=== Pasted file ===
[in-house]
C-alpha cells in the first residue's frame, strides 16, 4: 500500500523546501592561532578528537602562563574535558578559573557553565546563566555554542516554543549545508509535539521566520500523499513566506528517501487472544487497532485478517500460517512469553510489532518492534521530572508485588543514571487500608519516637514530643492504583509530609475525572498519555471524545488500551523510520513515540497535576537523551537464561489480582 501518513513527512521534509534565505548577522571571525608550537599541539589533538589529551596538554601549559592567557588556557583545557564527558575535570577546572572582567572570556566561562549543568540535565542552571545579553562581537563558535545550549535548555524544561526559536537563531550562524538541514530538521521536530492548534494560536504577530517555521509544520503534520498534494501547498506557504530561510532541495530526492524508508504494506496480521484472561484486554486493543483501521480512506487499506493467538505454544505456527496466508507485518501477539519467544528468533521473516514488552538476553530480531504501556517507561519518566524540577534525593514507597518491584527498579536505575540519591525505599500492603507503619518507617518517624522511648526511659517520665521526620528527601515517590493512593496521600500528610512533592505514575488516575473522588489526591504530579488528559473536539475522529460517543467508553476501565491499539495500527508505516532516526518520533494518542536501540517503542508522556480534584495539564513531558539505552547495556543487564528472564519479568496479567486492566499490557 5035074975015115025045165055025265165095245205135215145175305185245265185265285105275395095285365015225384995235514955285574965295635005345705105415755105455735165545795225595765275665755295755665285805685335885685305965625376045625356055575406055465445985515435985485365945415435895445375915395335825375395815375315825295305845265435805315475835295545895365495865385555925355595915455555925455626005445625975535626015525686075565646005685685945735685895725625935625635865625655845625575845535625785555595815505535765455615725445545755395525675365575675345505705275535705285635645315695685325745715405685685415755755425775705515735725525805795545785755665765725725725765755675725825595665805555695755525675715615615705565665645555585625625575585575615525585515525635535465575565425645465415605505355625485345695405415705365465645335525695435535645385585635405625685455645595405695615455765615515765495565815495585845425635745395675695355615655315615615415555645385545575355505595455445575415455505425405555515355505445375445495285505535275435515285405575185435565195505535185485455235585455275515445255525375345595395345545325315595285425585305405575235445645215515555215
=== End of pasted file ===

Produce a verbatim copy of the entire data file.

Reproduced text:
[in-house]
C-alpha cells in the first residue's frame, strides 16, 4: 500500500523546501592561532578528537602562563574535558578559573557553565546563566555554542516554543549545508509535539521566520500523499513566506528517501487472544487497532485478517500460517512469553510489532518492534521530572508485588543514571487500608519516637514530643492504583509530609475525572498519555471524545488500551523510520513515540497535576537523551537464561489480582 501518513513527512521534509534565505548577522571571525608550537599541539589533538589529551596538554601549559592567557588556557583545557564527558575535570577546572572582567572570556566561562549543568540535565542552571545579553562581537563558535545550549535548555524544561526559536537563531550562524538541514530538521521536530492548534494560536504577530517555521509544520503534520498534494501547498506557504530561510532541495530526492524508508504494506496480521484472561484486554486493543483501521480512506487499506493467538505454544505456527496466508507485518501477539519467544528468533521473516514488552538476553530480531504501556517507561519518566524540577534525593514507597518491584527498579536505575540519591525505599500492603507503619518507617518517624522511648526511659517520665521526620528527601515517590493512593496521600500528610512533592505514575488516575473522588489526591504530579488528559473536539475522529460517543467508553476501565491499539495500527508505516532516526518520533494518542536501540517503542508522556480534584495539564513531558539505552547495556543487564528472564519479568496479567486492566499490557 5035074975015115025045165055025265165095245205135215145175305185245265185265285105275395095285365015225384995235514955285574965295635005345705105415755105455735165545795225595765275665755295755665285805685335885685305965625376045625356055575406055465445985515435985485365945415435895445375915395335825375395815375315825295305845265435805315475835295545895365495865385555925355595915455555925455626005445625975535626015525686075565646005685685945735685895725625935625635865625655845625575845535625785555595815505535765455615725445545755395525675365575675345505705275535705285635645315695685325745715405685685415755755425775705515735725525805795545785755665765725725725765755675725825595665805555695755525675715615615705565665645555585625625575585575615525585515525635535465575565425645465415605505355625485345695405415705365465645335525695435535645385585635405625685455645595405695615455765615515765495565815495585845425635745395675695355615655315615615415555645385545575355505595455445575415455505425405555515355505445375445495285505535275435515285405575185435565195505535185485455235585455275515445255525375345595395345545325315595285425585305405575235445645215515555215